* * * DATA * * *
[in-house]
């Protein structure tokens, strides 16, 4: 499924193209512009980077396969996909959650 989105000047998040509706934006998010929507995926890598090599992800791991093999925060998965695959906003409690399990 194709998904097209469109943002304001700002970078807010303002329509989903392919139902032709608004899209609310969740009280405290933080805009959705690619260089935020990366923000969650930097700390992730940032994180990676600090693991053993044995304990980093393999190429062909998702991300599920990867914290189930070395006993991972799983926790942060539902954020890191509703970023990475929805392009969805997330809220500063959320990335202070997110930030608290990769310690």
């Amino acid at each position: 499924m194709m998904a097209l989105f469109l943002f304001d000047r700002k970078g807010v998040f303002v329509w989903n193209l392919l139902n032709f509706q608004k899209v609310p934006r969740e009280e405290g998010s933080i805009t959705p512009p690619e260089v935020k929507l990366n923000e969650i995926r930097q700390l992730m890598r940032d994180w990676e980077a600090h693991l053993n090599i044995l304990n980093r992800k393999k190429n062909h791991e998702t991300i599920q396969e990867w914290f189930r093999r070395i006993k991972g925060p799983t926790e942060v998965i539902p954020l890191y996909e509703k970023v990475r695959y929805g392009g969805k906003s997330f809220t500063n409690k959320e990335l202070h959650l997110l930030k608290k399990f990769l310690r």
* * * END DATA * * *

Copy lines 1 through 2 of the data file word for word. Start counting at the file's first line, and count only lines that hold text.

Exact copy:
[in-house]
């Protein structure tokens, strides 16, 4: 499924193209512009980077396969996909959650 989105000047998040509706934006998010929507995926890598090599992800791991093999925060998965695959906003409690399990 194709998904097209469109943002304001700002970078807010303002329509989903392919139902032709608004899209609310969740009280405290933080805009959705690619260089935020990366923000969650930097700390992730940032994180990676600090693991053993044995304990980093393999190429062909998702991300599920990867914290189930070395006993991972799983926790942060539902954020890191509703970023990475929805392009969805997330809220500063959320990335202070997110930030608290990769310690």